Inflammatory bowel disease and the associated risk of dry eye and ocular surface injury: a nationwide matched cohort study

Yi Ting Ko, Yu Ming Wu, Hsiang Ling Wu, Shih Chung Lai, Ying Xiu Dai, Tzeng Ji Chen, Yih Giun Cherng, Ying Hsuan Tai, Chia Yu Kao

Research output: Contribution to journalArticlepeer-review

1 Citation (Scopus)

Abstract

Background: Inflammatory bowel disease (IBD) is associated with lacrimal gland dysfunction and ocular inflammation. The objective of this research was to elucidate the temporal relationships between IBD, dry eye disease (DED), and corneal surface damage. Methods: In a matched nationwide cohort study, we evaluated the risk of DED and corneal surface damage associated with IBD. Multivariable Cox proportional hazards regression analyses were implemented to estimate the risk of ocular complications. Results: A total of 54,293 matched pairs were included for analyses. The median follow-up time was 8.3 years (interquartile range: 5.5 – 10.5). The period incidence of DED was 8.18 and 5.42 per 1000 person-years in the IBD and non-IBD groups, respectively. After adjusting for confounders, statistically significant associations were found between IBD and DED [adjusted hazard ratio (aHR): 1.43, 95% confidence interval (CI): 1.35 – 1.51, p < 0.0001], Sjögren’s syndrome-related (aHR: 1.67, 95% CI:1.46 – 1.90, p < 0.0001) and non-Sjögren’s syndrome-related subtypes (aHR: 1.38, 95% CI: 1.30 – 1.46, p < 0.0001). Furthermore, increased risks of corneal surface damage (aHR: 1.13, 95% CI: 1.03 – 1.24, p = 0.0094) among the patients with IBD were observed when compared with the controls. Other independent factors associated with corneal surface damage were age (aHR: 1.003), sex (male vs. female, aHR: 0.85), and monthly insurance premium (501–800 vs. 0–500 U.S. dollars, aHR: 1.45; ≥ 801 vs. 0–500 U.S. dollars, aHR: 1.32). Conclusions: Our results suggested that IBD was an independent risk factor for DED and ocular surface damage. Clinical strategies are needed to prevent visual impairment or losses in these susceptible patients.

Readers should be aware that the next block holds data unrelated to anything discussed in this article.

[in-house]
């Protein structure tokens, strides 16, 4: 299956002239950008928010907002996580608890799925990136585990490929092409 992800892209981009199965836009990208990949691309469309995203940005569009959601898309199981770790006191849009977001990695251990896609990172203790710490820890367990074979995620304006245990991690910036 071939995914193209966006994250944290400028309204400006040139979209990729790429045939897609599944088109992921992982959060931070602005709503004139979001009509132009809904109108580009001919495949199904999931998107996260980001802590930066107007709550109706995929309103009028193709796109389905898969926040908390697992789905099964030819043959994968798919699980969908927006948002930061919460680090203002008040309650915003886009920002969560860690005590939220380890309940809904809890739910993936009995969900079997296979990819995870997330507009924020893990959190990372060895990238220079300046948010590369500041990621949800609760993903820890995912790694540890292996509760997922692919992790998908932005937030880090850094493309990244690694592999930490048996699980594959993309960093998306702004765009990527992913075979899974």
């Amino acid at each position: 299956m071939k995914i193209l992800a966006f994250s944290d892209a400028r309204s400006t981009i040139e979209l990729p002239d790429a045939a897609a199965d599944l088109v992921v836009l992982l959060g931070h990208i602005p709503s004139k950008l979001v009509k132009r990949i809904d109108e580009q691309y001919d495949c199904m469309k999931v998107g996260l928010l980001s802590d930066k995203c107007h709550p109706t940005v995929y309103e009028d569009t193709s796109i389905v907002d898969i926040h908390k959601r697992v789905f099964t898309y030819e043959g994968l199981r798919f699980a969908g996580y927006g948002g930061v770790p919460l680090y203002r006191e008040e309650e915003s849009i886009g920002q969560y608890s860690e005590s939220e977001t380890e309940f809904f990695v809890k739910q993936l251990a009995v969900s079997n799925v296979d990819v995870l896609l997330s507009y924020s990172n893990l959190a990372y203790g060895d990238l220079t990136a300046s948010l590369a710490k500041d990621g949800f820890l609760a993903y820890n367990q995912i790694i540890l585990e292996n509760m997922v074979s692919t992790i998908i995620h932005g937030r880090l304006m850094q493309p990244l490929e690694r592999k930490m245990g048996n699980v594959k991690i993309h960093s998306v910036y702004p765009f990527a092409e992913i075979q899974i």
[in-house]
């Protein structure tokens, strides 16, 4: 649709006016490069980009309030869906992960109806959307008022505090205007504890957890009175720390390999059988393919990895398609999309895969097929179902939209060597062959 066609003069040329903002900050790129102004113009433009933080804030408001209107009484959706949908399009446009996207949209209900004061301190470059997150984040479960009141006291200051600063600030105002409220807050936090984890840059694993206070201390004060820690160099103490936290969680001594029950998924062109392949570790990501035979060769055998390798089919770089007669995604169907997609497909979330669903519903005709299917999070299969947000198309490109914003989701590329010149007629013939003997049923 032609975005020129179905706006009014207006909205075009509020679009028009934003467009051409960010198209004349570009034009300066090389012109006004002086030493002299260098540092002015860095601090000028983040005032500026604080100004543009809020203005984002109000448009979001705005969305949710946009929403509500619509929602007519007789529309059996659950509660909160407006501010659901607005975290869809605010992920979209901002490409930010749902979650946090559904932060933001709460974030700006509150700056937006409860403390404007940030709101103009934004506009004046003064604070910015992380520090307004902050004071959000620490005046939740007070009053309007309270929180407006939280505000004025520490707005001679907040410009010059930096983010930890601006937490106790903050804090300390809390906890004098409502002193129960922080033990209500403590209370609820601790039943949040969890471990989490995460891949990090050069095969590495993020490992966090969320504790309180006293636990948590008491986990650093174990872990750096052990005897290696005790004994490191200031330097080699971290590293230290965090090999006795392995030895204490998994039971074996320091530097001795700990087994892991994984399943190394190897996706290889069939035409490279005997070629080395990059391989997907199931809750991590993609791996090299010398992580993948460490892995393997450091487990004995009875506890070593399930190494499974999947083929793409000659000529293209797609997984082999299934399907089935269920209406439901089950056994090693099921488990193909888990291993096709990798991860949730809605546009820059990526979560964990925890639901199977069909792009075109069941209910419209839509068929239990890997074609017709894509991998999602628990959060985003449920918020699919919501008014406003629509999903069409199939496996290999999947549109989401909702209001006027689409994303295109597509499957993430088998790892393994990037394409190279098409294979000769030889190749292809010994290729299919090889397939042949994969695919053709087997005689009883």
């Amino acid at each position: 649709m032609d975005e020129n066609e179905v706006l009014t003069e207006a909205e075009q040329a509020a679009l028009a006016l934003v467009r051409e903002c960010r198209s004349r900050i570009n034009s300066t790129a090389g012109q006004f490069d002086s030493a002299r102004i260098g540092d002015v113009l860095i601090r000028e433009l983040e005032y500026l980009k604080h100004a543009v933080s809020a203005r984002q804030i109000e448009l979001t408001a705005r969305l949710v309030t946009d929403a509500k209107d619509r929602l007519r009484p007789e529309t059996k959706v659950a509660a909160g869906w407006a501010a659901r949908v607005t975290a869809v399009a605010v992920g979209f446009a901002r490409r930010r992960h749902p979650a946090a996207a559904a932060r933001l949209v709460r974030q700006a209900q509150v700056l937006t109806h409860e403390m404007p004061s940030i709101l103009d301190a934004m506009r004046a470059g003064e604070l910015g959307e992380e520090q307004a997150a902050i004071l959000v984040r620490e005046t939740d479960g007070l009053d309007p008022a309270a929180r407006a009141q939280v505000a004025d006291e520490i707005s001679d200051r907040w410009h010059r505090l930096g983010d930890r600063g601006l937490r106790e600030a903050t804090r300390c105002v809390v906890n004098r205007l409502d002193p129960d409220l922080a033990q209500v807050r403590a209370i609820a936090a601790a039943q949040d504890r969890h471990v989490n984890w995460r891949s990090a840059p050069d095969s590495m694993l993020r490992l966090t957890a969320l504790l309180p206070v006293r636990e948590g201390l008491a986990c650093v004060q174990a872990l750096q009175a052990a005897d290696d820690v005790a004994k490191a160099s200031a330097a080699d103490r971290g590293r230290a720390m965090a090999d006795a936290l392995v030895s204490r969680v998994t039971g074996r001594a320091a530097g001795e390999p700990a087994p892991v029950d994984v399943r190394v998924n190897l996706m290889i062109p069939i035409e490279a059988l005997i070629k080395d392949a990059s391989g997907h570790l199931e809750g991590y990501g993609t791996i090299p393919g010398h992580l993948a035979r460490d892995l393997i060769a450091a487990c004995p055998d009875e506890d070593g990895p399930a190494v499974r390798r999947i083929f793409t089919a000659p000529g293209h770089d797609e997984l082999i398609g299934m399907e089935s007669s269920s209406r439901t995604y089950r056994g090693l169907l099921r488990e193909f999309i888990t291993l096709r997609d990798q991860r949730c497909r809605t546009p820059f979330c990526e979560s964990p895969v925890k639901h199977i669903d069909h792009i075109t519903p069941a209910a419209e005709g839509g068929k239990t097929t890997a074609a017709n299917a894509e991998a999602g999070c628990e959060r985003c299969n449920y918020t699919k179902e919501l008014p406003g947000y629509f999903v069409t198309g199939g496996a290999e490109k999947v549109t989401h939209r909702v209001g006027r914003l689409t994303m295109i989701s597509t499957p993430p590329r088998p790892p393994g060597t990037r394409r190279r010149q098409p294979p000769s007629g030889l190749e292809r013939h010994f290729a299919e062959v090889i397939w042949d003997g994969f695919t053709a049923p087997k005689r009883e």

Original languageEnglish
Article number415
JournalBMC Ophthalmology
Volume23
Issue number1
DOIs
Publication statusPublished - Dec 2023

Keywords

  • Crohn's disease
  • Keratoconjunctivitis sicca
  • Peripheral ulcerative keratitis
  • Ulcerative colitis

ASJC Scopus subject areas

  • Ophthalmology

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